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Behavior therapy offers best insomnia relief for seniors, study finds

Wednesday, March 17, 1999

By Anita Srikameswaran, Post-Gazette Staff Writer

When middle-aged and elderly people suffer from chronic insomnia, long-term relief can't be found in a pill bottle, a new study says.

Several weeks of behavior therapy, though, can help people put themselves to sleep even two years after the initial treatment.

Experts estimate that sleep problems keep as many as one out of four seniors awake at night because of normal brain alterations that come with aging, lifestyle changes that accompany retirement and effects from medications and diseases.

"Oftentimes, people tend to minimize the consequences of insomnia," said study leader and clinical psychologist Charles Morin, of Laval University in Quebec City. But people who don't get enough sleep can be plagued by fatigue and problems with concentration and memory.

More than 70 people who were 55 and older and had at least six months of insomnia participated in the study, which appears in today's Journal of the American Medical Association. Doctors excluded people who had medical or psychological problems that caused their sleep disturbances.

One group received just a sleeping pill, a second had just cognitive behavior therapy and a third were given medications and behavior treatment simultaneously. The last group was given a placebo.

At first, insomnia lessened within two or three weeks for all four groups.

Three months later, the researchers found that the participants were still sleeping better, except for those who had taken placebos.

But at one and two years after treatment, only people who got behavior therapy alone were still sleeping soundly. The medication benefit was gradually lost, and those who received a combination therapy had variable results, with some doing well but others significantly worse off than before.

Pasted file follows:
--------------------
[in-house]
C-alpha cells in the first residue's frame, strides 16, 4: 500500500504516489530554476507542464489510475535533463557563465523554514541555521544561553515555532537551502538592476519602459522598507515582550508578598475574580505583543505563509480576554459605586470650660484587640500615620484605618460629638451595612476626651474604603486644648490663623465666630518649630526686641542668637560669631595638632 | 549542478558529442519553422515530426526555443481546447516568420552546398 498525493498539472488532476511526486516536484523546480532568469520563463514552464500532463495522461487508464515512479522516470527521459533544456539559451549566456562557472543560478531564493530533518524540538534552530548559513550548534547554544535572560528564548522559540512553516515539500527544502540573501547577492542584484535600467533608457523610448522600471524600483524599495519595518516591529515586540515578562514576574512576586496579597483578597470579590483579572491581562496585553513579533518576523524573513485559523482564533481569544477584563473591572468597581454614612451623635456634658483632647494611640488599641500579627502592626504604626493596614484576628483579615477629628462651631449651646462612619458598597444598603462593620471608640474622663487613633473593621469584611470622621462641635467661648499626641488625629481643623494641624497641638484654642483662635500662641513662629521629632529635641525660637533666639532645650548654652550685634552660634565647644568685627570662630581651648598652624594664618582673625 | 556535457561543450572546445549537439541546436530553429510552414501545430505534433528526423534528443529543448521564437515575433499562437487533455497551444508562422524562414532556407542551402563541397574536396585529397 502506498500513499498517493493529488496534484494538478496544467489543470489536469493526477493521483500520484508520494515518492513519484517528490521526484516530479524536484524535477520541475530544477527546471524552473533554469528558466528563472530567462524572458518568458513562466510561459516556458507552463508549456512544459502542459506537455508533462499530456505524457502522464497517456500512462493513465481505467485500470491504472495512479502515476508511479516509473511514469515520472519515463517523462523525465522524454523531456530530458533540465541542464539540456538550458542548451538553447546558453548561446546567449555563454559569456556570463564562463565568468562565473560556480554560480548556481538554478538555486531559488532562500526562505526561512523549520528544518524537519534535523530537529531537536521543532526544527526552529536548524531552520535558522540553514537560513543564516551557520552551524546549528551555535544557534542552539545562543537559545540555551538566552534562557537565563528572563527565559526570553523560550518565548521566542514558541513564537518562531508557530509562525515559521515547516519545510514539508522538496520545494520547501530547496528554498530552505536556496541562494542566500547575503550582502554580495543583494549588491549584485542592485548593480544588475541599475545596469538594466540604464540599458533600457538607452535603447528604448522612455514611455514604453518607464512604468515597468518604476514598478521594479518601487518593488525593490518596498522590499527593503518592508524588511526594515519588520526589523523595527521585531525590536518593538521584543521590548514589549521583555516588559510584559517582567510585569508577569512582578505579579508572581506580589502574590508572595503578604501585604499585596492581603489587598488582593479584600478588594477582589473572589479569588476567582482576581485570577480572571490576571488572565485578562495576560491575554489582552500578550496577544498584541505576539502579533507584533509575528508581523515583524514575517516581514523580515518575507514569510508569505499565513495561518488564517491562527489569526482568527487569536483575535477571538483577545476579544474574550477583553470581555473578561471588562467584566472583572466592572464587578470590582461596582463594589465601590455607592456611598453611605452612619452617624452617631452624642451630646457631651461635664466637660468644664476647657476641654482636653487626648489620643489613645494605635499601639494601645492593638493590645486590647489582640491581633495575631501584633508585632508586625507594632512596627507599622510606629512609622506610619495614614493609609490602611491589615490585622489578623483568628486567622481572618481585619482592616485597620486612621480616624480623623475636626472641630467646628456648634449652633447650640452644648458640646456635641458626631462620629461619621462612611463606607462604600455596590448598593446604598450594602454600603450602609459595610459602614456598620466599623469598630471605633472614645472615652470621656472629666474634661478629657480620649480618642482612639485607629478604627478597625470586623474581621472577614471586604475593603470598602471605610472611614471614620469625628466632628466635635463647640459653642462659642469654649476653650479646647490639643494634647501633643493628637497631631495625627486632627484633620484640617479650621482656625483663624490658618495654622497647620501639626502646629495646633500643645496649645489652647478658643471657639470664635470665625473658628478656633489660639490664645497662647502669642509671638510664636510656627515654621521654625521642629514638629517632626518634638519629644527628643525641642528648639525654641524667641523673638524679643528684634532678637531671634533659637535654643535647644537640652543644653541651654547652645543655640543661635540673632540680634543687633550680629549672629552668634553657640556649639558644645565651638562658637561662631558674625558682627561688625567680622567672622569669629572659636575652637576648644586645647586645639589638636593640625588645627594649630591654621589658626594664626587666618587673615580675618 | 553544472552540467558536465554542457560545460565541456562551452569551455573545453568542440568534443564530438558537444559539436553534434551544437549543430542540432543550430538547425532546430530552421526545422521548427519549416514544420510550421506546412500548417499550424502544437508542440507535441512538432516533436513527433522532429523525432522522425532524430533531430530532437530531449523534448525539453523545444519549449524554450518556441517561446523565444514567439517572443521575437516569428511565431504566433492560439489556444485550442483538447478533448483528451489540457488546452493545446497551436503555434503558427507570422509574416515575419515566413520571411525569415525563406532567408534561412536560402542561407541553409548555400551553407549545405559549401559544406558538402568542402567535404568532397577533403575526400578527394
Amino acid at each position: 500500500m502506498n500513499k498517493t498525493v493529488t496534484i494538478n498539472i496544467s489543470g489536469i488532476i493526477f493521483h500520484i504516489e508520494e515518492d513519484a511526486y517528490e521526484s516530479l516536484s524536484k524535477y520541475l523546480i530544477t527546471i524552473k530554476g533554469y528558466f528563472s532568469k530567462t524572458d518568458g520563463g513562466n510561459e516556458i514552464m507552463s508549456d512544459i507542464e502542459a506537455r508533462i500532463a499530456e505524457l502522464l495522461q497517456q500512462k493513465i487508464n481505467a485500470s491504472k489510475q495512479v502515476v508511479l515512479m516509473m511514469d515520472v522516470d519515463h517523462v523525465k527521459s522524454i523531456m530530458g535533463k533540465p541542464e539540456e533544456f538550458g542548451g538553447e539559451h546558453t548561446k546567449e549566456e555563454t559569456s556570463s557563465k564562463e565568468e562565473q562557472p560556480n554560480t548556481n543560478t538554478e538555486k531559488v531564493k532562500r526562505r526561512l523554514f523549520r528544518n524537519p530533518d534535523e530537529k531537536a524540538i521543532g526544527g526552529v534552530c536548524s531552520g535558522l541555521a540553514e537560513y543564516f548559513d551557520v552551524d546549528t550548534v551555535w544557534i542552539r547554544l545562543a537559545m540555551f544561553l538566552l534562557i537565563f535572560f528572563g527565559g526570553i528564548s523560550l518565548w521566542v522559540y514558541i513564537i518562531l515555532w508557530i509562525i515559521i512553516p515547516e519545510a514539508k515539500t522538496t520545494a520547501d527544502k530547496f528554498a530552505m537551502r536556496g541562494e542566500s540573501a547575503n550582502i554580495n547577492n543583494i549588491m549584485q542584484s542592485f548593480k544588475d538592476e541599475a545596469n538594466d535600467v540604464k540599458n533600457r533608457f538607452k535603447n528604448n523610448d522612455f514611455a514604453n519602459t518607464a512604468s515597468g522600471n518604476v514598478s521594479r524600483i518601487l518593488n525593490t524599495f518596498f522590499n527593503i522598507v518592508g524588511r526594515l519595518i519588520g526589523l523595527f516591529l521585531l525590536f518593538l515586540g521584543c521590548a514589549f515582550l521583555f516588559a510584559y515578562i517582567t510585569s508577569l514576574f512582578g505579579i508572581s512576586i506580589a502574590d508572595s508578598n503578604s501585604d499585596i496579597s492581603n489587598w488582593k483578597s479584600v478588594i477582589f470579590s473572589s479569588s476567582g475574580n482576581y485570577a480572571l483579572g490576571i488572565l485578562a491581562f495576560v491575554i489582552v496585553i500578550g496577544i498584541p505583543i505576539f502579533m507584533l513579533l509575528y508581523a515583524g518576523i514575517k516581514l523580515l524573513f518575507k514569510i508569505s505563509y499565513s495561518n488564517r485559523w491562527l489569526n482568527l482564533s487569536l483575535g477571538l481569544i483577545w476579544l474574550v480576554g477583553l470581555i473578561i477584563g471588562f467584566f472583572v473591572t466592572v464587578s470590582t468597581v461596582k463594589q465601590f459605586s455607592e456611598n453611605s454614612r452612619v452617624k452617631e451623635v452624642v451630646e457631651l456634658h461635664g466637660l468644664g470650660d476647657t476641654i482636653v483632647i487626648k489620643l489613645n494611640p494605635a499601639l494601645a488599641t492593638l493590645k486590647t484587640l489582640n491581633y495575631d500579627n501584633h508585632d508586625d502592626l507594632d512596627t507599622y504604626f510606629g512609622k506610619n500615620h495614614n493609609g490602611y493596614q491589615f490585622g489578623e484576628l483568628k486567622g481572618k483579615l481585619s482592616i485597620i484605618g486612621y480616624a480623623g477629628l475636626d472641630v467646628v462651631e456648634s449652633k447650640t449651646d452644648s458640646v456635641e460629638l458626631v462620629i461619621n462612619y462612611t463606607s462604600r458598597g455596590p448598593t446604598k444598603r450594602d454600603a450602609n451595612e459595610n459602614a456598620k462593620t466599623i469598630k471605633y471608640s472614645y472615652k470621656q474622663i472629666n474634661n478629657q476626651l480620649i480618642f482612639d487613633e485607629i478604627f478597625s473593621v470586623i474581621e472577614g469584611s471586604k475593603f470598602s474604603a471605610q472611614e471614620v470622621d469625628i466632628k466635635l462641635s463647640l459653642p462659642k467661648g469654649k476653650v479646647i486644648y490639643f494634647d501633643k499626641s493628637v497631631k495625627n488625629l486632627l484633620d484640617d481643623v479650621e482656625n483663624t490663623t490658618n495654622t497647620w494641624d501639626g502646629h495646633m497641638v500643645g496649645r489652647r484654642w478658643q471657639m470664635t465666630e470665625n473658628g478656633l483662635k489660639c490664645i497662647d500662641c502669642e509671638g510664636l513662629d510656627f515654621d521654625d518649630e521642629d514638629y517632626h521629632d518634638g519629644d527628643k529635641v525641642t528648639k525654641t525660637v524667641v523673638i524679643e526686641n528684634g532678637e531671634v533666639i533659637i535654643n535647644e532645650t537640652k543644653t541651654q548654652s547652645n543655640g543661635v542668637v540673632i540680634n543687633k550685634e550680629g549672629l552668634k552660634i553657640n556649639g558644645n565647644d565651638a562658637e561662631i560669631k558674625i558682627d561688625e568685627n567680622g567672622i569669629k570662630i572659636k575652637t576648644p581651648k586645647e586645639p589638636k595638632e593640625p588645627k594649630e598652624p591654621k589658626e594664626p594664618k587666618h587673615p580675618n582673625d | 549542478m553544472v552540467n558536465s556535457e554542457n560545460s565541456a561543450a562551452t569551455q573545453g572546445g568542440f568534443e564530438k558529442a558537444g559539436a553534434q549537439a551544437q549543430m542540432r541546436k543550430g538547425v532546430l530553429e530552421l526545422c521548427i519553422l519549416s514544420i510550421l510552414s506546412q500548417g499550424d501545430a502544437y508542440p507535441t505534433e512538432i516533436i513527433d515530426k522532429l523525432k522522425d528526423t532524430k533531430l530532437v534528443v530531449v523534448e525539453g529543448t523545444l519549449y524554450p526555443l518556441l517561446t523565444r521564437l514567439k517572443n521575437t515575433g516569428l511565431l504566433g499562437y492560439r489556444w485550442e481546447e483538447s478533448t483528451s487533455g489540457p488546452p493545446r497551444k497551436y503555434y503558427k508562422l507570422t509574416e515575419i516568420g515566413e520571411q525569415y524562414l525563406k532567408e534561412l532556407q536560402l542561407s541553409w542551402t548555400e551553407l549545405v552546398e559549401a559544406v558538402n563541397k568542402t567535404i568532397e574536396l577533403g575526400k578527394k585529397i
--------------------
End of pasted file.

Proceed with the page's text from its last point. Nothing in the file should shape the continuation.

"Our speculation is whenever you prescribe a sleep medication, whether alone or combined with behavioral intervention, you run the risk that people will attribute their initial gains to the medications," Morin explained. "When you take [the pills] away, they are at greater risk for relapse."

Behavior therapy was used to change the participants' beliefs about sleep, such as the myth that a person needs eight hours of uninterrupted sleep every night. Individual differences and aging can affect how much rest is needed.

Once those differences were taken into account, though, people were asked to maintain a strict individual sleep schedule, with emphasis on rising the same time every morning.

"Some people tend to stay in bed too long in the morning to compensate for the previous night's sleep that was poor," Morin said. "We also discouraged people from taking naps to compensate for a poor night's sleep."

Other "rules" included using the bedroom only for sleep and sex, going to bed only when sleepy, and leaving the room if the person was unable to fall asleep within 20 minutes. Bed should be associated with sleep, rather than with the anxiety of trying to sleep, the researchers said.

In an editorial accompanying the study, Drs. Charles Reynolds III, Daniel Buysse and David Kupfer, of the Sleep and Chronobiology Center at Western Psychiatric Institute and Clinic in Oakland, called the results of the drugless therapy "remarkable."

Because chronic insomnia is common, recurs frequently, and can lead to other diseases such as depression, it is important to find new strategies to manage the disease, Buysse said in an interview.

"This is really... the best carefully conducted study of behavioral treatment for insomnia," he said.

The demonstration that behavior therapy is an effective, lasting solution for insomnia sounds like a dream come true, but there is a caveat: An eight-week program run by health professionals can be expensive and time-consuming. And while psychologists have the training to do behavior therapy, not many of them are sleep experts; many physicians have sleep expertise, but are not trained to change patient behavior.

"There is something of a bind there," Buysse said. The proof it works exists, but "what we don't have is the widespread availability of this treatment."

Morin said he is studying ways to compress the therapy into a shorter time and hopes health care practitioners can be trained to provide it.

"Another study we'll be starting soon is to find a better way of integrating the drug and non-drug model," he added.

People might take a sleeping pill initially to provide immediate relief, and then, as they are taken off the medication, the behavioral techniques could get under way to provide lasting benefits.

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